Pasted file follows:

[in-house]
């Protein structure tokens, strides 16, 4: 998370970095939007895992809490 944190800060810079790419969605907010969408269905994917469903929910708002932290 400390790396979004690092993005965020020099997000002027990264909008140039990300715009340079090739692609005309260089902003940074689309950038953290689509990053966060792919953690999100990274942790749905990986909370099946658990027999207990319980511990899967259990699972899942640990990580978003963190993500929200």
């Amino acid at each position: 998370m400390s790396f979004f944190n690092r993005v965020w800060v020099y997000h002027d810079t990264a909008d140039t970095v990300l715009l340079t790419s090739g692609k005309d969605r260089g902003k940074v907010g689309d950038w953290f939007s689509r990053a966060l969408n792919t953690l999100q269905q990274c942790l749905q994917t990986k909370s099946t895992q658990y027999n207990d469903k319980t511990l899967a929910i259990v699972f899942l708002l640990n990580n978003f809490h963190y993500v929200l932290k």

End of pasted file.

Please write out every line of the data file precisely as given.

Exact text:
[in-house]
């Protein structure tokens, strides 16, 4: 998370970095939007895992809490 944190800060810079790419969605907010969408269905994917469903929910708002932290 400390790396979004690092993005965020020099997000002027990264909008140039990300715009340079090739692609005309260089902003940074689309950038953290689509990053966060792919953690999100990274942790749905990986909370099946658990027999207990319980511990899967259990699972899942640990990580978003963190993500929200």
């Amino acid at each position: 998370m400390s790396f979004f944190n690092r993005v965020w800060v020099y997000h002027d810079t990264a909008d140039t970095v990300l715009l340079t790419s090739g692609k005309d969605r260089g902003k940074v907010g689309d950038w953290f939007s689509r990053a966060l969408n792919t953690l999100q269905q990274c942790l749905q994917t990986k909370s099946t895992q658990y027999n207990d469903k319980t511990l899967a929910i259990v699972f899942l708002l640990n990580n978003f809490h963190y993500v929200l932290k």